The ﬁrst thing you notice while viewing a painting by Jason Drake is the palette. His neutral tones and limited range of colors complement his naturalist style, which is clearly inspired by the pared-back yet poignant paintings of Andrew Wyeth. Surveying Drake’s oeuvre, it also becomes apparent that he is most at home outdoors. Nature seems to be where he and his subjects can breathe a bit easier, where freedom and reverie are welcome.
As simple and pure as the outdoor settings can be, Drake’s paintings are not merely recordings of nature’s beauty and ﬂeeting moments. Rather, his works present the landscape as a backdrop to a central character’s narrative, and they are often ﬁlled with symbolism. Take the painting “The End of Summer,” in which a young girl clothed in white is enjoying an exultant moment on a bright day. She closes her eyes and sings, unaware of anyone or anything around her, including the ﬂock of geese following her lead. They seem to be silent, except for the second bird, who is not keeping time with the rest. Perhaps the birds are not literal, but rather represent an aspect of this girl’s story. Only the artist knows for sure, and with a title that signiﬁes a season passed, we are left to ponder.
With so much thought, observation, and reﬂection behind each piece, it is clear why Drake’s paintings frequently cause viewers to pause. The layers of meaning and sense of timelessness behind the “simple” surface suggest the artist’s main motivation for creating. “Art has the power to move us,” Drake says, “and a painting’s composition carries the ability to capture our thoughts and emotions. I have found that things, objects, hold deep meaning for us because we put them into the context of our own experiences. I want people to sense a deep spark rather than a quick ﬂash when viewing my compositions. I am not trying to sensationalize or be sentimental in the subjects I choose. I want to represent real lives, real things, and real places that have beauty in and of themselves.”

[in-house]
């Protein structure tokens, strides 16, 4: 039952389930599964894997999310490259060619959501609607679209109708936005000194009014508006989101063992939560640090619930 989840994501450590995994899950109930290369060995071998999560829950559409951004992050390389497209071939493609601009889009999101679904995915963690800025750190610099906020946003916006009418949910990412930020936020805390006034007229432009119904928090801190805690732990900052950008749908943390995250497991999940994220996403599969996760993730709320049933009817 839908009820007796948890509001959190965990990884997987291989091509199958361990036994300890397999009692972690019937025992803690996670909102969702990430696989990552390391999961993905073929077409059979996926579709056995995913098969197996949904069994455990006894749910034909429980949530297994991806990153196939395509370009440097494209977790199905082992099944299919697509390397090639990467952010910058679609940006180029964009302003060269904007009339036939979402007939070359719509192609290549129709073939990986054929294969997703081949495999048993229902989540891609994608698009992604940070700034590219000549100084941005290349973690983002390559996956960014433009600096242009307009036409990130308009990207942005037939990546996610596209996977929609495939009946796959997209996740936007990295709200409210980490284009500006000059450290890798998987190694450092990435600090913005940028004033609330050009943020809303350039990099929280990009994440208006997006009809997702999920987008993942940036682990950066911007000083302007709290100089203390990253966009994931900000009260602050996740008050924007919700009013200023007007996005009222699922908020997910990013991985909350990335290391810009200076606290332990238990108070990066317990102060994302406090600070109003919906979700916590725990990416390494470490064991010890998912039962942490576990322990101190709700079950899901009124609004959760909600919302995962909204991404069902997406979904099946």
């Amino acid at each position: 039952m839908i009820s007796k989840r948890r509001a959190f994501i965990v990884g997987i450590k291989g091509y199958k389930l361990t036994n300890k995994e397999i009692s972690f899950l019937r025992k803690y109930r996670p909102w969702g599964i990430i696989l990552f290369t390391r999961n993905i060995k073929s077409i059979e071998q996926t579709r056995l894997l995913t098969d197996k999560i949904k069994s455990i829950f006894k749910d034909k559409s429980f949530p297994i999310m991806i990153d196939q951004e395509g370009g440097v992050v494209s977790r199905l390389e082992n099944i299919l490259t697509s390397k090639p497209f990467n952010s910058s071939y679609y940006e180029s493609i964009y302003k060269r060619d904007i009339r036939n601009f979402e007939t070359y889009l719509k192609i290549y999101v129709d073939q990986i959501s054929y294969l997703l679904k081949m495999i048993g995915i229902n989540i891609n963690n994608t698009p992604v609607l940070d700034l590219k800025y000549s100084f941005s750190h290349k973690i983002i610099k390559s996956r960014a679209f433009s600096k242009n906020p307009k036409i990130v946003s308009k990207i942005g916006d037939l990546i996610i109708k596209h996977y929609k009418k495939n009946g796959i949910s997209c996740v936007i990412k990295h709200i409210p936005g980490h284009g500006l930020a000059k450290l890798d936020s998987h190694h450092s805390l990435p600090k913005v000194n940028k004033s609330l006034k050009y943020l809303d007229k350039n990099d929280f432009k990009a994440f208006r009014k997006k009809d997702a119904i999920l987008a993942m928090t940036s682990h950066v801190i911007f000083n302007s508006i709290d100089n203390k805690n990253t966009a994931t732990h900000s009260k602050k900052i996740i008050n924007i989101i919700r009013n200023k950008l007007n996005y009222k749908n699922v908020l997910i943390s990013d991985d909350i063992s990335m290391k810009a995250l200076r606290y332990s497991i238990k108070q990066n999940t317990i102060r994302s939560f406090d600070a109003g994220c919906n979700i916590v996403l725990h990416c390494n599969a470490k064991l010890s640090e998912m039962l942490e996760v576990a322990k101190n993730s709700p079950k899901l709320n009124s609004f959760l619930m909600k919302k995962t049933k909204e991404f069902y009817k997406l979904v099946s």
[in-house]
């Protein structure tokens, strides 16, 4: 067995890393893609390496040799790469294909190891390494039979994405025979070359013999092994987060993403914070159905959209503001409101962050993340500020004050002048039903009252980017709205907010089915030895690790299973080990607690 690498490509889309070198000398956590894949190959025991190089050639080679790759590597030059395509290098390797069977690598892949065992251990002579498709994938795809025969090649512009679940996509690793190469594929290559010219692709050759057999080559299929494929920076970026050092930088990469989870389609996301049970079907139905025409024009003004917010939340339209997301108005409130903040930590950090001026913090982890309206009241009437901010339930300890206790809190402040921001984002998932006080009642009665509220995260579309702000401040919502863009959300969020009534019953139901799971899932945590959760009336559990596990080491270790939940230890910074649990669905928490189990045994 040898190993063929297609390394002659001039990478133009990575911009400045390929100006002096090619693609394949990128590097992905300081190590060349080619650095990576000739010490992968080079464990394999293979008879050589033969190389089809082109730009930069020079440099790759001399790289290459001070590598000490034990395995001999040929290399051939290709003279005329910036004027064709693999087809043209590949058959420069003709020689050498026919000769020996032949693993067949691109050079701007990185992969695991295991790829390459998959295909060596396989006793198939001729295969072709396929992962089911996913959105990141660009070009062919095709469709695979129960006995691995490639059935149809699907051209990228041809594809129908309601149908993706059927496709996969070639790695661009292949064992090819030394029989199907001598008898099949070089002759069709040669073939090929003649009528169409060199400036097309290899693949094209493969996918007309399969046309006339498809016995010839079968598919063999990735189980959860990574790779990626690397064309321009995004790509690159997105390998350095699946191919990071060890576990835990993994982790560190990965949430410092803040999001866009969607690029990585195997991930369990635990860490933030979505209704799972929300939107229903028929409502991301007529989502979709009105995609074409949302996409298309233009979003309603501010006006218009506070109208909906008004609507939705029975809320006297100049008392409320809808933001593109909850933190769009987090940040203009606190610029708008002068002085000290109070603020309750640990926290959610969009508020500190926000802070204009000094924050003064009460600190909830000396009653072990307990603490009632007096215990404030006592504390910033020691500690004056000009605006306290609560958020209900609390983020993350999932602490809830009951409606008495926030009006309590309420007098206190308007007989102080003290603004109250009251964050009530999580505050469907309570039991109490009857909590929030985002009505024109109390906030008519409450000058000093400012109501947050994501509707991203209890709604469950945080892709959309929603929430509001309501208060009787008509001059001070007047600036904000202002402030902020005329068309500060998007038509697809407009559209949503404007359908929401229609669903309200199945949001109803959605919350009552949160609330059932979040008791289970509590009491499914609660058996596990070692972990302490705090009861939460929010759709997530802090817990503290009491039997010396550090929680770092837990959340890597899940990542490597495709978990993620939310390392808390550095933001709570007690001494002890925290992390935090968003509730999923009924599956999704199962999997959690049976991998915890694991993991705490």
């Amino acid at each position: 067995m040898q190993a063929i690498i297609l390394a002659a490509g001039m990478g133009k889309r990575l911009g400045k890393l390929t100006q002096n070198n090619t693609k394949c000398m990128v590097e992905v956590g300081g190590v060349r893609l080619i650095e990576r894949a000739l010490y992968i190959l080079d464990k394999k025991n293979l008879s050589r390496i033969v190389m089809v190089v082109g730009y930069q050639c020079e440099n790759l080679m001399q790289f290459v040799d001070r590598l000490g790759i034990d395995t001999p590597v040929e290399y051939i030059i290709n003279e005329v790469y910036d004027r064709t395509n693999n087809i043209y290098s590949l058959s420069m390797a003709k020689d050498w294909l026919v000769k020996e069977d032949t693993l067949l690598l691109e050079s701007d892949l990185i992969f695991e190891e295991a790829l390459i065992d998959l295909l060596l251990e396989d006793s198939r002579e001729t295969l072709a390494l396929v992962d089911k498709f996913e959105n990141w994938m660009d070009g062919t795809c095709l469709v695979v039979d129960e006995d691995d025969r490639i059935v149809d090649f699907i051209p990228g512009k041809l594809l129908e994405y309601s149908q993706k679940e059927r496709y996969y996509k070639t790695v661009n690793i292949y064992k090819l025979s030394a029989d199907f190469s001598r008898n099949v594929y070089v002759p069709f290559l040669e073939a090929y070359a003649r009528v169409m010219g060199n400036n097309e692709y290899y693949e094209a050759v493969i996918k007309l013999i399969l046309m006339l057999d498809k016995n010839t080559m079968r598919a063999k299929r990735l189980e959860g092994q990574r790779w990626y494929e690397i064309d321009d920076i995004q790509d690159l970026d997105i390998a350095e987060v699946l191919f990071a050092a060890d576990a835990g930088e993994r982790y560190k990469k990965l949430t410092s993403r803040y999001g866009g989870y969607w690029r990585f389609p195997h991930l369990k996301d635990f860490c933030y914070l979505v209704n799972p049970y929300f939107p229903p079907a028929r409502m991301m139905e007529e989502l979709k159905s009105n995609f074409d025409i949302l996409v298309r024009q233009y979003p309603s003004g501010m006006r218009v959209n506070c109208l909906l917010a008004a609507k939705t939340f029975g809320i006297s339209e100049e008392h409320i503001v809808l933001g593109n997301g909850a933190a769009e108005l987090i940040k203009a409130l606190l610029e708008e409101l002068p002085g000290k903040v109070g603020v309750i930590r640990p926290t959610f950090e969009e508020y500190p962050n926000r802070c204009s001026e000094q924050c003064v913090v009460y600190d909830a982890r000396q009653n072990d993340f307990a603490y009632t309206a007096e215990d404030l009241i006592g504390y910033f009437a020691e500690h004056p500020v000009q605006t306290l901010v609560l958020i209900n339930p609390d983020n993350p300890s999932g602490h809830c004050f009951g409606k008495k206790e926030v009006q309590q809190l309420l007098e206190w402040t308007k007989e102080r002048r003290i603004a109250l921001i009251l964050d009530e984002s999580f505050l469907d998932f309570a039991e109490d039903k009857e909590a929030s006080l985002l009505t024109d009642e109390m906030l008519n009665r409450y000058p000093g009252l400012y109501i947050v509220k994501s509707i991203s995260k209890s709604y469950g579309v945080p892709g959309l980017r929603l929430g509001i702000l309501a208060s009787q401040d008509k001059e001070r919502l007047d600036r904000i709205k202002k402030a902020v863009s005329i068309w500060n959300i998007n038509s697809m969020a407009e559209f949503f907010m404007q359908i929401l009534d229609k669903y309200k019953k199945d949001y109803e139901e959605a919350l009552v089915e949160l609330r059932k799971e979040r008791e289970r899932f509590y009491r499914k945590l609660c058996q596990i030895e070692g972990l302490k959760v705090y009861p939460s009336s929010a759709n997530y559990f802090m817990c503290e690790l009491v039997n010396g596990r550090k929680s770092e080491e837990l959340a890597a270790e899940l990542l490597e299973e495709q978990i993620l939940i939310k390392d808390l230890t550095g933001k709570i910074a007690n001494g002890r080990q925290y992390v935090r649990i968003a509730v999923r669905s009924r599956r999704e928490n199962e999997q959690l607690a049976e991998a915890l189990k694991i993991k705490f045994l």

Jason Drake Drake is represented by Blowing Rock Frameworks & Gallery (Blowing Rock, NC) and Collins Galleries (Orleans, MA).
Kate Kilpatrick-Miller makes oil paintings that explore themes of both stillness and movement, often symbolically representing bygone seasons of life or current moments of vitality and momentum. Nostalgia, contemplativeness, and melancholy are as present in her imagery as feelings of rhythm, ﬂow, and energy. This conﬂuence of calm and activity is, according to the artist, the heartbeat of both the human and artistic experience.
Falling somewhere between stillness and movement are Kilpatrick-Miller’s depictions of cars, especially vintage ones. Her painting “Off the Highway” features a ﬁre-engine red Pontiac Chieftain from the 1950s, once a popular means of transportation, now a retired relic. The artist’s use of sepia tones surrounding the vehicle gives us a greater sense that we are back in time, and, although the car now sits abandoned in a ﬁeld, we are reminded of its continuing aesthetic and historic value. “Vintage cars in particular appeal to me visually because of their contour and color,” the artist says. “The car in the ﬁeld may carry a certain melancholy because it is no longer used as a mode of movement, but it also carries a proud heritage.”